- they have benefits such as paid leave or a pension as part of their contract
- you pay them overtime pay or bonus payments
- they manage anyone else who works for you
An individual is likely to have a 'contract for services' and so be self-employed if most of the following statements apply:
- they can hire someone else to do the work you have given them, or take on helpers at their own expense
- they can decide what work is done and when, where, or how it is done
- you pay them an agreed fixed price – it does not depend on how long the job takes to finish
- they can make a loss or a profit
Even if none of the statements in the previous list applies, your worker is still likely to be self-employed if most of the following apply to them:
- they use their own money to buy business assets, pay for running costs and so on
- they are responsible for putting right any unsatisfactory work, at their own expense and in their own time
- they provide significant tools and equipment that are fundamental for their work
You can find more about indicators of employment and self-employment on GOV.UK.
There are some different rules that apply to certain groups of people such as agency workers and family members. See our exceptions section for more details.
There is no single test to determine employment status. Each case has to be looked at carefully and all of the factors above considered. In general however, we would expect most PAs to be employees. Indeed, HMRC's Employment Status manual says the following:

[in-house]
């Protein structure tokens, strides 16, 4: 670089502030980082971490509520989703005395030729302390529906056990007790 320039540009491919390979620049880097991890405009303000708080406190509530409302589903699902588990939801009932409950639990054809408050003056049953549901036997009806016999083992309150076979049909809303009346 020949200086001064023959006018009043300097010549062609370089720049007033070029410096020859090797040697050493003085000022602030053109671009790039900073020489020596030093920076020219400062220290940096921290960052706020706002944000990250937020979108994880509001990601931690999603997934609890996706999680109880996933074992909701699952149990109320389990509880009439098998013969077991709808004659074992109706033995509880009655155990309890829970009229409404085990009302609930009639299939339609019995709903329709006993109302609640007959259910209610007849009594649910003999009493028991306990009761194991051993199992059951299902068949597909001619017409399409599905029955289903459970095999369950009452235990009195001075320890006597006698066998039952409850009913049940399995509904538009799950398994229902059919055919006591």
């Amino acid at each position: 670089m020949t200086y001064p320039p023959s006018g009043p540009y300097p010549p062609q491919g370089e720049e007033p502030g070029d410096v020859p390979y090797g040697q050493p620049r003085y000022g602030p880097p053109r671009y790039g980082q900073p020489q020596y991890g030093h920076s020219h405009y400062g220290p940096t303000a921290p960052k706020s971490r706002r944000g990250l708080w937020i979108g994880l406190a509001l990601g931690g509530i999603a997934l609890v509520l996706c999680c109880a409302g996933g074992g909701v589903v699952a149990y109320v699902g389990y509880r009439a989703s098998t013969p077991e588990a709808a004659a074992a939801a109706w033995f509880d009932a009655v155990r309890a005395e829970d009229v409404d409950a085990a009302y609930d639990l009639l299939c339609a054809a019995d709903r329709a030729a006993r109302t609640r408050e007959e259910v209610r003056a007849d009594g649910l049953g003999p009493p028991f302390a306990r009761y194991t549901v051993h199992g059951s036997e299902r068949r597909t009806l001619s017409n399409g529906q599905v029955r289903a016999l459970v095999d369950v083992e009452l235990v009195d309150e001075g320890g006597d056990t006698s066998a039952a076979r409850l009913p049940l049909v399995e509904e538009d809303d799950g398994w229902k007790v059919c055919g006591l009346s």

‘Care provided in client’s home - The case law tests normally indicate that a careworker who looks after a client in the client’s home is likely to be an employee. In particular there will often be a significant right of control, for example the carer required to arrive at a pre-arranged time and perform tasks at the request of the client. On occasions the facts may indicate self-employment. For example, it may be the case that a careworker looks after a number of people concurrently and has a business organisation in place.’
You must decide the employment status of each PA separately. Just because one assistant is employed, it does not mean they all will be. You should consider the criteria above for each PA you use.
Your PA may have another job. You need to work out their status solely for the work they do for you. A person can be employed and self-employed at the same time. For example, they may be employed by you during the day as a PA but they may teach music as a self-employed person in the evening.
HMRC can help you determine the tax employment status of your PA.